Western Bulldogs forward Jamarra Ugle-Hagan says pressure to perform as a No.1 draft pick “does get to you here and there”, but he has support from fellow pick one Paddy McCartin, who reached out to him earlier this season.
Ugle-Hagan said Swans defender McCartin – who was drafted by St Kilda with the first pick in the 2014 draft – got in touch after the Bulldogs’ win against Sydney in round three.
Jamarra Ugle-Hagan admits he is impatient and hopes to break into the senior Bulldogs side for Sir Doug Nicholls Round.Credit:AFL Photos
“He just looked after me, through little messages, saying he’s there for me and ‘message me if you ever need’ because it’s a challenging role to accept,” Ugle-Hagan said.
“But, it’s just great to know that someone else on another football team understands my position and understands what we go through, which is massive.”
McCartin was delisted by the Saints in 2019 and only played 37 games with the club since being drafted as a key forward with the first overall pick. He has battled long-term concussion issues and is now finding his feet for the Swans in defence.
Ugle-Hagan said McCartin was close with Bulldogs forward and former Saint Josh Bruce from his time at St Kilda. Ugle-Hagan said Bruce is “pretty much my older brother at the football club”.
“I found he [McCartin] was great bloke on the field. Just so nice. Always just gave me a couple of confidence messages on the field when I was out there,” Ugle-Hagan said.
He is currently playing in the VFL for the Bulldogs after being dropped from the senior side after the team’s loss to Adelaide in round seven. The 20-year-old says being the first pick is still a “massive challenge”, although he remains proud he went first overall.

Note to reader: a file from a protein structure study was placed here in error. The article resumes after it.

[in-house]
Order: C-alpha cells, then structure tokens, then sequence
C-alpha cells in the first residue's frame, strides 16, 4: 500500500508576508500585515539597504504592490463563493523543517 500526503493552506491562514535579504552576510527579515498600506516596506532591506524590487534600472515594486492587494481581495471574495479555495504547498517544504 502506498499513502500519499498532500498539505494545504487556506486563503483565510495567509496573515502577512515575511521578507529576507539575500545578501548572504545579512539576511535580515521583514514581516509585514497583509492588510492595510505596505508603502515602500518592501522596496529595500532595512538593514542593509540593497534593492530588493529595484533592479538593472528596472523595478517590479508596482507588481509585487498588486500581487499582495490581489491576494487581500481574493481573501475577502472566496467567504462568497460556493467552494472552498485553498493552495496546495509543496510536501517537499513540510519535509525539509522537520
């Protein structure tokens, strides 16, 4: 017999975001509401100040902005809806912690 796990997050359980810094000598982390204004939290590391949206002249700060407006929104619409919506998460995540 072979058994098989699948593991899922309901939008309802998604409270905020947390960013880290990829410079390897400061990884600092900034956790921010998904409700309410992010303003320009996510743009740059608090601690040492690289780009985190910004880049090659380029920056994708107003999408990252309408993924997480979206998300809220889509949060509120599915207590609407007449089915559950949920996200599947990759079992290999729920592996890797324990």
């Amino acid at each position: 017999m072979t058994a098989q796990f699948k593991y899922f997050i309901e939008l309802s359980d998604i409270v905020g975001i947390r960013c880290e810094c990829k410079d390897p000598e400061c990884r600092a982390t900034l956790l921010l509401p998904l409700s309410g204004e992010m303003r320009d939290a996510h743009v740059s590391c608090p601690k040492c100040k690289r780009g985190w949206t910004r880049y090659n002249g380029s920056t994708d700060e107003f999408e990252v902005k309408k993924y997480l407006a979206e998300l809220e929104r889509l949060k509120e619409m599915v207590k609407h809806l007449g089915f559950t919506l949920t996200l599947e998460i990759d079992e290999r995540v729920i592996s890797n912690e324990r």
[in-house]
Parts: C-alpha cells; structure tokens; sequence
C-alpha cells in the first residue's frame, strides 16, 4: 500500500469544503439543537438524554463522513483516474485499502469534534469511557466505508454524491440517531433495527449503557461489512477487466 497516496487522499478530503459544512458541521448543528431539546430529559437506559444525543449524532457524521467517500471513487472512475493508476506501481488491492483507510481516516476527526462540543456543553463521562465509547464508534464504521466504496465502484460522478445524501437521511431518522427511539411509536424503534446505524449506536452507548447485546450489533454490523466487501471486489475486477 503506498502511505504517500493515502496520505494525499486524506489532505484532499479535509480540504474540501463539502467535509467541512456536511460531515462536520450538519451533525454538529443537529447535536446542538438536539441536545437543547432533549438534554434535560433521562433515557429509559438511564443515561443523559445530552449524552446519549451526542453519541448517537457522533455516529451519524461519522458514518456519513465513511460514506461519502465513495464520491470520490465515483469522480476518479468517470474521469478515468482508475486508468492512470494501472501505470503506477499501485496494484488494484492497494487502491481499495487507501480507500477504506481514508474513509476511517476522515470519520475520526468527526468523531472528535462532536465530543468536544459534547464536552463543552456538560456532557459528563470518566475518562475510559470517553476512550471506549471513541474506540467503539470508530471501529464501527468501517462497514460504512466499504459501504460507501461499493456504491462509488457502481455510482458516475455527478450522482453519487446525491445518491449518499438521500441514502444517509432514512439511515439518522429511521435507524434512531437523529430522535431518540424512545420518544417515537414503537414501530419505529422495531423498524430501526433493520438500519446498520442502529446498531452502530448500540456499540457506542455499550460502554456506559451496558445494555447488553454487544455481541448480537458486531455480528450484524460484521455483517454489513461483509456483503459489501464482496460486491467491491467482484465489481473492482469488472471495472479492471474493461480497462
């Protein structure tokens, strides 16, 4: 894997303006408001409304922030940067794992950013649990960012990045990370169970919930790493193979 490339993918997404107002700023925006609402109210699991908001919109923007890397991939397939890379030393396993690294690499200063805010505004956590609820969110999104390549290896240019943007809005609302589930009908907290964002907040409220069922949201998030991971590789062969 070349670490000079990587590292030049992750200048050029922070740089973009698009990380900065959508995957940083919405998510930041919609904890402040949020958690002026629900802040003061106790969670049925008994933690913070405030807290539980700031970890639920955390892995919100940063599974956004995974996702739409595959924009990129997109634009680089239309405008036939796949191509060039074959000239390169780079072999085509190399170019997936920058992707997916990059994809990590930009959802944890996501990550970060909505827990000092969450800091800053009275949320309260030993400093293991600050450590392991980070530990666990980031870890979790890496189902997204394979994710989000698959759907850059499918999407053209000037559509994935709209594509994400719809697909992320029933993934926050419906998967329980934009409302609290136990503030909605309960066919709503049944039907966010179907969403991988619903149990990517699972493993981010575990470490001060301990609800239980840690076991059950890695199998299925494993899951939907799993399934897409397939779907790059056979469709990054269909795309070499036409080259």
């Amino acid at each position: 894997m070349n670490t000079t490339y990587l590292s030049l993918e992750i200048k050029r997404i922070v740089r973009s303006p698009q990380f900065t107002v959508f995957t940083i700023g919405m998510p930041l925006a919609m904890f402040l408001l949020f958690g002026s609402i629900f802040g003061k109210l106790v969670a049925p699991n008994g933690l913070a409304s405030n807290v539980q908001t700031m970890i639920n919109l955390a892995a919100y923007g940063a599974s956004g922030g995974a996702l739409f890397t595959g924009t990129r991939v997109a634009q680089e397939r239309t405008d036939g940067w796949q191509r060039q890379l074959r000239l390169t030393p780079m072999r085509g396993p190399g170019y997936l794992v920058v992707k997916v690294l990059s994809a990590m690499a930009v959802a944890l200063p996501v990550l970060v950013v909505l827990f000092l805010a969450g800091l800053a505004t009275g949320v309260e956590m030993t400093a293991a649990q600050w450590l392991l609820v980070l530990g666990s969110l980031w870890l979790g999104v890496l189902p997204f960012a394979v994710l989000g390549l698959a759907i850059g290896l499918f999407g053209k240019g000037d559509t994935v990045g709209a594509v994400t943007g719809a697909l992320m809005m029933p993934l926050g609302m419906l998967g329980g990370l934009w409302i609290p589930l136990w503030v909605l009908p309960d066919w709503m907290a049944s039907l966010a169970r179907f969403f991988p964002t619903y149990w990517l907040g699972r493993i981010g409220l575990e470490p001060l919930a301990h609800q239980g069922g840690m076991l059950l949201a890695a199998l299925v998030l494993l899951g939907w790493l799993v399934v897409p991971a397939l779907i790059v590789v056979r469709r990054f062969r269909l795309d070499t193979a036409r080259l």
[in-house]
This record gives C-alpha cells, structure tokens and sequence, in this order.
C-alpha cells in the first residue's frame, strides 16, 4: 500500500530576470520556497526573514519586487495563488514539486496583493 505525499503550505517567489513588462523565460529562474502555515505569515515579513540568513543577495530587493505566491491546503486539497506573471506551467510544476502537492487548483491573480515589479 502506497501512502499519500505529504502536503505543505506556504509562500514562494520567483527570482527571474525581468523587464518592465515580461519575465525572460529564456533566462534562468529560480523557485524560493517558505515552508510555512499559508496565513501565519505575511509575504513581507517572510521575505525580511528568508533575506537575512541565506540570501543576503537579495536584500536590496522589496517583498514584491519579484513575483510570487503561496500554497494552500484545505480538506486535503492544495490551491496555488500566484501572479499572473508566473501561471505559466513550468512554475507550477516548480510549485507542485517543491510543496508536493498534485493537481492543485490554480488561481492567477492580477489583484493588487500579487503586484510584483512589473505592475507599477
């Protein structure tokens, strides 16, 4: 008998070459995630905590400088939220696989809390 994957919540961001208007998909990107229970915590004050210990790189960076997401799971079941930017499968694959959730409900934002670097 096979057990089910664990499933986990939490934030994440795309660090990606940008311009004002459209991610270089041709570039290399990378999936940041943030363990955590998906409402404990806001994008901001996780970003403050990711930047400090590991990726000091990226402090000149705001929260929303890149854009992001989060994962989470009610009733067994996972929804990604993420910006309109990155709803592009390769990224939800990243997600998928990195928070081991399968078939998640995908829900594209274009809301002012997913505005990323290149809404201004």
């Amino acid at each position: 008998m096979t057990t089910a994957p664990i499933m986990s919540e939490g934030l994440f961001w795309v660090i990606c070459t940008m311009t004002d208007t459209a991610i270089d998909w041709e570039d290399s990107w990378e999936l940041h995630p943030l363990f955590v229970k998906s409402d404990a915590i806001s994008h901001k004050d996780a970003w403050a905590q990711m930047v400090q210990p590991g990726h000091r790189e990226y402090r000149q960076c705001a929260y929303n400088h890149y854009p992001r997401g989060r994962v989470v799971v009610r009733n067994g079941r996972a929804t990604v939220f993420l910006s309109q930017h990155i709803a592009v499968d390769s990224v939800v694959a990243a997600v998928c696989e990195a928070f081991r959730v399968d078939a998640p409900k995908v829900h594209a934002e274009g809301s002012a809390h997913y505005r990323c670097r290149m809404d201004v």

Jamarra Ugle-Hagan says fellow number one pick Paddy McCartin reached out to support him.Credit:AFL Photos
“It’s going to affect my game here and there because they come at me knowing who I am and what I do,” Ugle-Hagan said.
“[The pressure] does get to you here and there, but when you are on the footy field, you just forget everything when you are out there.”
Ahead of Sir Doug Nicholls round, Ugle-Hagan said he hopes to break into the senior Bulldogs side this weekend, admitting he was not a patient person.
“Especially when Indigenous round comes around, I want to be out there 100 per cent, running out with my mates and my brothers,” he said.
“It is hard to be patient, but my time will come and obviously, I’m only 20-years-old, so I’ve got plenty of footy left.”
Ugle-Hagan has played 11 games for the Bulldogs and came into the team late last season after fellow forward Bruce injured his knee. The key forward did not play finals last year, but played the first six games this season, kicking only four goals before being dropped.
Ugle-Hagan said he understands his current role in the senior team is to be key forward “[Aaron] Naughton’s best mate out there”, and he’s aiming to improve his consistency in competing in contests.
“My nan always tells me ‘you’re in the 20 [best players]’… but with the patience as well, that’s probably the hardest bit, to accept that I’m not there yet, but I’m coming,” Ugle-Hagan added.
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